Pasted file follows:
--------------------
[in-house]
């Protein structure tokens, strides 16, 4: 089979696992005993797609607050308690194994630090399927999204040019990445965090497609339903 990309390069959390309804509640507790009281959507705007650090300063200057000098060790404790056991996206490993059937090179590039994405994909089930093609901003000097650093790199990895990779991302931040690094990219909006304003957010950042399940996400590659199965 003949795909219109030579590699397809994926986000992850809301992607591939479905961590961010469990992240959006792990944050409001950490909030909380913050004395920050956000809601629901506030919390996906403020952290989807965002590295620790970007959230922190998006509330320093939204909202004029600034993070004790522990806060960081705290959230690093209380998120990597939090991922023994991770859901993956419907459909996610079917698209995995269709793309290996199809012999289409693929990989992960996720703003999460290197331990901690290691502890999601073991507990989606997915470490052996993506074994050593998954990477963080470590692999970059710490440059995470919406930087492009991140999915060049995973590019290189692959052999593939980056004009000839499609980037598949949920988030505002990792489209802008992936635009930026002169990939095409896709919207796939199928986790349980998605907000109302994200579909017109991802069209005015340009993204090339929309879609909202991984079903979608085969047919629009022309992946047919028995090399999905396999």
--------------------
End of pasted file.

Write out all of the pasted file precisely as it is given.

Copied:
[in-house]
């Protein structure tokens, strides 16, 4: 089979696992005993797609607050308690194994630090399927999204040019990445965090497609339903 990309390069959390309804509640507790009281959507705007650090300063200057000098060790404790056991996206490993059937090179590039994405994909089930093609901003000097650093790199990895990779991302931040690094990219909006304003957010950042399940996400590659199965 003949795909219109030579590699397809994926986000992850809301992607591939479905961590961010469990992240959006792990944050409001950490909030909380913050004395920050956000809601629901506030919390996906403020952290989807965002590295620790970007959230922190998006509330320093939204909202004029600034993070004790522990806060960081705290959230690093209380998120990597939090991922023994991770859901993956419907459909996610079917698209995995269709793309290996199809012999289409693929990989992960996720703003999460290197331990901690290691502890999601073991507990989606997915470490052996993506074994050593998954990477963080470590692999970059710490440059995470919406930087492009991140999915060049995973590019290189692959052999593939980056004009000839499609980037598949949920988030505002990792489209802008992936635009930026002169990939095409896709919207796939199928986790349980998605907000109302994200579909017109991802069209005015340009993204090339929309879609909202991984079903979608085969047919629009022309992946047919028995090399999905396999």